Tuesday, June 19, 2012

Tickets available for Obama campaign appearance in Tampa

You'll need a ticket to see President Barack Obama during a campaign stop Friday in Tampa, but unlike at many other campaign events, you won't have to open your wallet.

The president Friday will appear for a rally at the Dale Mabry Campus of Hillsborough Community College, 4001 Tampa Bay Blvd. An exact time wasn't provided, but the Obama campaign said doors to the college gymnasium would open at 1 p.m.

You'll need to obtain a free ticket to attend. Starting at 5 p.m. Tuesday, they will be available at the following locations:

Obama for America-Florida Ybor City Office 1702 N. 14th St., Tampa.

 OFA-Florida St. Petersburg Office 951 Central Ave., St. Petersburg.

OFA-Florida Riverview Office 11215 Bloomingdale Ave., Riverview.

OFA-Florida Wesley Chapel Office 29141 Chapel Park Dr.. Wesley Chapel.

For more information on how to obtain tickets, visit the Obama campaign website.

Friday, June 15, 2012

Jim Boyd, Bill Galvano among millionaires running for Florida Legislature (UPDATED)

An earlier version of this post included incorrect information about the candidates' holdings.

They are not quite part of the 1 percent, but their respective career successes have made Jim Boyd and Bill Galvano among the wealthiest candidates running this year for the Florida Legislature.

In all, about 90 legislative candidates, including Boyd and Galvano, can accurately be called "millionaires," according to an analysis by the Herald/Times Tallahassee Bureau of financial disclosure reports filed with the Florida Division of Elections.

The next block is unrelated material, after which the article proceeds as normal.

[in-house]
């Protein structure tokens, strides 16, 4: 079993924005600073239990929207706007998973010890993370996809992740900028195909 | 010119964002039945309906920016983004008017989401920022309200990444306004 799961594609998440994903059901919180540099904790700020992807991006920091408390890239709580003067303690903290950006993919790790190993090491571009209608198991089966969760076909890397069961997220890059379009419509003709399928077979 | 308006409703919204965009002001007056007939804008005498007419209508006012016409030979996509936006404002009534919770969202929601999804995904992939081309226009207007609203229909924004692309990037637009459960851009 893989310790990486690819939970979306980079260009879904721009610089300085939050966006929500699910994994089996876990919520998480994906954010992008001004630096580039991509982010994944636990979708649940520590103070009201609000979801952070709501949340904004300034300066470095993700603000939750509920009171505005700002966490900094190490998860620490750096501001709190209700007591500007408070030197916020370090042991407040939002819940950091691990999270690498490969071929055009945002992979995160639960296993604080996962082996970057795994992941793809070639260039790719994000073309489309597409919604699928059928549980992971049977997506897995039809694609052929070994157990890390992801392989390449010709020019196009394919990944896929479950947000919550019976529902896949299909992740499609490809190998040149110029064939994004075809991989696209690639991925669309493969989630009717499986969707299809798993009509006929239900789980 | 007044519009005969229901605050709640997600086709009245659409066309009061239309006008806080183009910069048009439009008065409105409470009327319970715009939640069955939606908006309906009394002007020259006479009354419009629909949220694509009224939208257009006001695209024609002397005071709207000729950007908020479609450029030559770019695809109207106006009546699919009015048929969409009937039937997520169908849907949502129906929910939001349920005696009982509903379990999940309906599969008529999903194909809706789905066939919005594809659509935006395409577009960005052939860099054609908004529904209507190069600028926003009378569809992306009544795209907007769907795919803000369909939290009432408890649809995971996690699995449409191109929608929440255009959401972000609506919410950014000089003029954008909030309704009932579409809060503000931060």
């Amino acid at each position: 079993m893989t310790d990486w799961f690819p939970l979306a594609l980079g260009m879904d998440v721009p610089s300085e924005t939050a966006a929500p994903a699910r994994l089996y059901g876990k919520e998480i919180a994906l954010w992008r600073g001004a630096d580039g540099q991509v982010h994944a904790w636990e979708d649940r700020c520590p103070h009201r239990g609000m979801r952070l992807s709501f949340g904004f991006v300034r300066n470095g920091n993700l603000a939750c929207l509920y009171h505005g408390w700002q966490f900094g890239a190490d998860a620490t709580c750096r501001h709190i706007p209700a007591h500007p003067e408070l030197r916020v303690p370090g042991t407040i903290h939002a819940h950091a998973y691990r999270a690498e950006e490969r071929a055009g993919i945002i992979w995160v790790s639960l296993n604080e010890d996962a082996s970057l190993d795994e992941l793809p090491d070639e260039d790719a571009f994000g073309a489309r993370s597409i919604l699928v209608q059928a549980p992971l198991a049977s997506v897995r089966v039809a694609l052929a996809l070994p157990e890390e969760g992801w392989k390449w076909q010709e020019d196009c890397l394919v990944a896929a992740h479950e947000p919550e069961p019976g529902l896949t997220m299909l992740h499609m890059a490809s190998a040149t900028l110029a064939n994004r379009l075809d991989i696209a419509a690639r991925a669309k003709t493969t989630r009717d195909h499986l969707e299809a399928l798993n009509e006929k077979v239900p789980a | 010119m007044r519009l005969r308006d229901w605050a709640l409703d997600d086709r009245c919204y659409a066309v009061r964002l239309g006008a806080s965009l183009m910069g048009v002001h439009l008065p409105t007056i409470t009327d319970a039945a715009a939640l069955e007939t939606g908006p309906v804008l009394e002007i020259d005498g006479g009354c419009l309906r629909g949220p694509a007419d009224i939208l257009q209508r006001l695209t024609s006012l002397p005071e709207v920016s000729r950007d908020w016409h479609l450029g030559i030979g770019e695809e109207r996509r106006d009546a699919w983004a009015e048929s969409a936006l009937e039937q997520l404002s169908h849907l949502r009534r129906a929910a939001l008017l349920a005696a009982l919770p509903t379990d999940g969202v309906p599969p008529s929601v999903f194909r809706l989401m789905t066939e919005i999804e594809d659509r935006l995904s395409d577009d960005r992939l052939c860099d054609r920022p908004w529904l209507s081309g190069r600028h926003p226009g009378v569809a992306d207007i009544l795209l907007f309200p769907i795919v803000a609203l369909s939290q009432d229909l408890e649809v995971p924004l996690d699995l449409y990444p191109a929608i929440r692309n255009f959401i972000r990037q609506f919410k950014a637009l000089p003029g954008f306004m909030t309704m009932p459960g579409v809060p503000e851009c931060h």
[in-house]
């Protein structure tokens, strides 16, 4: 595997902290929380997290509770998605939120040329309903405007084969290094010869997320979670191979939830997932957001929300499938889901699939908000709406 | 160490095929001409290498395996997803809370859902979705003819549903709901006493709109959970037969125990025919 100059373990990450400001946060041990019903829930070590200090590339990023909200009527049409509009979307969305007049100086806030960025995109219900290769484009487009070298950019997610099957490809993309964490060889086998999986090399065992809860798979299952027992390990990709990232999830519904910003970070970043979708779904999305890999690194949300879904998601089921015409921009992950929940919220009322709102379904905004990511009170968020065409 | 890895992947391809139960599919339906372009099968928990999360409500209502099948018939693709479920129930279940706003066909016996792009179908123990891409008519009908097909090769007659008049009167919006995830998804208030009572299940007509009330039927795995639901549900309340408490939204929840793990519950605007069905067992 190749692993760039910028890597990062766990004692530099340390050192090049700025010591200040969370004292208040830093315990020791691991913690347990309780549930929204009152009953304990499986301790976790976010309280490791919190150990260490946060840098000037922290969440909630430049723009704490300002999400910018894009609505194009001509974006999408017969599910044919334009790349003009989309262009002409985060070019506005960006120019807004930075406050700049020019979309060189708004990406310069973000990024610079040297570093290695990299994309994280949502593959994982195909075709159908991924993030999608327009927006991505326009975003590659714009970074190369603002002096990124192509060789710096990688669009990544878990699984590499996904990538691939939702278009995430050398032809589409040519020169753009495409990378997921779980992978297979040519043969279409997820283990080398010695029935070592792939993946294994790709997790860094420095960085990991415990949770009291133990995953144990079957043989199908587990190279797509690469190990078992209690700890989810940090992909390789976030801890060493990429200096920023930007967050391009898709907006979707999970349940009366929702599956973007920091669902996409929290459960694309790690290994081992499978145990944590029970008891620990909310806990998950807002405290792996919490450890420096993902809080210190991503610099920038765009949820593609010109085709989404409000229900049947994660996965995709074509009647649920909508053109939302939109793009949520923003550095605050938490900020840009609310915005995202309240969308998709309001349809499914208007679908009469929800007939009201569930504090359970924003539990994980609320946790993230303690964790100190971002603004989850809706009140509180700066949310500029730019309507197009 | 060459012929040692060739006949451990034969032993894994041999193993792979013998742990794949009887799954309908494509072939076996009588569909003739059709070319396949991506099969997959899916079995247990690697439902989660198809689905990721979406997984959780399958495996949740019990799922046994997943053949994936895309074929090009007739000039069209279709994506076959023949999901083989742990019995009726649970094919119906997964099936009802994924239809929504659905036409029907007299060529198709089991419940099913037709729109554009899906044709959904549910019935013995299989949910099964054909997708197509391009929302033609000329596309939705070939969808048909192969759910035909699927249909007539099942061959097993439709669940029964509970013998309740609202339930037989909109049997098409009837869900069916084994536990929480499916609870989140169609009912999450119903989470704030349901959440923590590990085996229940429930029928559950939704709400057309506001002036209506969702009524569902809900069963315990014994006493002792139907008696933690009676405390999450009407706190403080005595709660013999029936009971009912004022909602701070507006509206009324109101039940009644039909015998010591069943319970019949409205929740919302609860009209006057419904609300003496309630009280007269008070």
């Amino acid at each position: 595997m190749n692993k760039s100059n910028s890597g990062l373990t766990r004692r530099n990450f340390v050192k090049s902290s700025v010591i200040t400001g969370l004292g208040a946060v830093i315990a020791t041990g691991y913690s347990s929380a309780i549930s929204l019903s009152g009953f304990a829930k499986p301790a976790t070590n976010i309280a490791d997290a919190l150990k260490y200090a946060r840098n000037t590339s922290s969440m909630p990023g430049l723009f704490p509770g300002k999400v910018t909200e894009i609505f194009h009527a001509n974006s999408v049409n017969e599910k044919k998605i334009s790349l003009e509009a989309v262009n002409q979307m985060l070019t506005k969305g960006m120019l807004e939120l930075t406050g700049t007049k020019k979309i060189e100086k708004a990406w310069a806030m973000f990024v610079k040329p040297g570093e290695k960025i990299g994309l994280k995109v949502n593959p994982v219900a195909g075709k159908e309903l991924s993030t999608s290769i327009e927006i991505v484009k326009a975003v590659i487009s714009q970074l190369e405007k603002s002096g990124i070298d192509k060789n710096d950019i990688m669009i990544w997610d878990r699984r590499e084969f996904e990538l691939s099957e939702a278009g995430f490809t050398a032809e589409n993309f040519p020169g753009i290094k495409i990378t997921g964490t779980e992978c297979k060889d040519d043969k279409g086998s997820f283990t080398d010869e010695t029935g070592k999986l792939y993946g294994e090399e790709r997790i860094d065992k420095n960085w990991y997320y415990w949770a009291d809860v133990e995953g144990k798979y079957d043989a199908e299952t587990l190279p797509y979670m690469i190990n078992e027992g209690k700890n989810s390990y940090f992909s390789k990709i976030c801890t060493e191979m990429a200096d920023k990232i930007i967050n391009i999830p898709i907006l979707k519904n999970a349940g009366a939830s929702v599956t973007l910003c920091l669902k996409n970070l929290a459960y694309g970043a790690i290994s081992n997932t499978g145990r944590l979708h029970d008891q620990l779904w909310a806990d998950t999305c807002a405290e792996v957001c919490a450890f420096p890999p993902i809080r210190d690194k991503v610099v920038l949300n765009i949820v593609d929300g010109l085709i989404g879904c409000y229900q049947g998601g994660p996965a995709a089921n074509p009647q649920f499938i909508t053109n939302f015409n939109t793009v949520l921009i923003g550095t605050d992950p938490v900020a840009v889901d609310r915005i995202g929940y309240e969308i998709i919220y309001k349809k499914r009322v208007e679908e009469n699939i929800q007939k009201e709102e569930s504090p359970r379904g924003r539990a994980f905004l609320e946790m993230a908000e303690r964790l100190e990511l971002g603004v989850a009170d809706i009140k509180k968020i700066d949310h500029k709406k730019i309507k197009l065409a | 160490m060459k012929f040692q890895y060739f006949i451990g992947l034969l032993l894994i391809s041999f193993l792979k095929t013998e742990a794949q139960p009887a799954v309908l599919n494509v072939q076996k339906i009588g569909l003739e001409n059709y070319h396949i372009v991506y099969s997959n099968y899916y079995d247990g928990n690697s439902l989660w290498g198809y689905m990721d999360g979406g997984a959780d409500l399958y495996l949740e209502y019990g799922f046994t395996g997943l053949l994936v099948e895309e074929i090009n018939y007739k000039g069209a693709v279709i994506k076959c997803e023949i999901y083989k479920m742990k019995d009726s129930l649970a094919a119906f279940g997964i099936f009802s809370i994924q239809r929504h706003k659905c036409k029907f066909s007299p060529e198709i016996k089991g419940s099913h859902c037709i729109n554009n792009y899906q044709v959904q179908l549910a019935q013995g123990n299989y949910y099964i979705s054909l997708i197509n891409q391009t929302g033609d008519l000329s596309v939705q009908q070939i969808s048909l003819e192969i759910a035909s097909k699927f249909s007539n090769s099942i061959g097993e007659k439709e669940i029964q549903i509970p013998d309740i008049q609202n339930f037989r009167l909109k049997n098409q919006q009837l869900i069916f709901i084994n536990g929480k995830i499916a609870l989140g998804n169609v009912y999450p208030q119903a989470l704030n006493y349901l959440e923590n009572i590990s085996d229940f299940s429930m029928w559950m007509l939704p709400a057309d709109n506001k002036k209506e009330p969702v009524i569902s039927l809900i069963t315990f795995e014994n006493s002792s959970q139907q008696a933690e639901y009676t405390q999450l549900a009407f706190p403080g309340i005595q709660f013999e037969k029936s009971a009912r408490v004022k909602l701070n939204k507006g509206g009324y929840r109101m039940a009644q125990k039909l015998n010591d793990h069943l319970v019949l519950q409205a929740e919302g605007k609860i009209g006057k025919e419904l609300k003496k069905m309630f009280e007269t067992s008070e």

The wealthiest local candidate is Boyd, R-Bradenton, the owner of a Bradenton insurance company now seeking a second term in the Florida House. His net worth -- assets minus liabilities -- is almost $3.237 million..

Galvano, a Republican former state representative seeking a seat in the Florida Senate, is worth almost $1.5 million.

The net worths for other legislative candidates in Manatee were:
  • Adam Tebrugge, a Democratic attorney challenging Boyd, $406,500.
  • Paula House, a Democratic attorney opposing Galvano, $242,104.
  • State Rep. Greg Steube,, R-Bradenton, a Bradenton attorney, $63,700. 
  • Robert McCann, a physician and attorney running an independent campaign challenging Steube, $684,000.
  • State Rep. Darryl Rouson, D-St. Petersburg, who is unopposed for re-election, $50,000.
To review the financial disclosure forms,including detailed information about the candidates' assets and liabilities, visit the Florida Division of Elections website.

Monday, June 11, 2012

Nine questions about the Manatee County election ballot

A look at who qualified last week for the Manatee County election ballot, whether for the primaries on Aug. 14 or the general election on Nov. 6, leads to these questions:

1. Which of the three Manatee County Commission incumbents on the ballots faces the best chance of being unseated?

You can forget John Chappie -- he is running unopposed for re-election.

But the other two, Larry Bustle and Joe McClash -- who share little in common other than they are military veterans serving on the commission as Republicans -- face challengers in the GOP primary.

As of March 31, Bustle had raised more than $94,000 in campaign contributions, and his GOP challenger, Nathaniel Leonard, had not reported any fund-raising activity. The winner of the primary will face in the general election, Democrat Corie Holmes.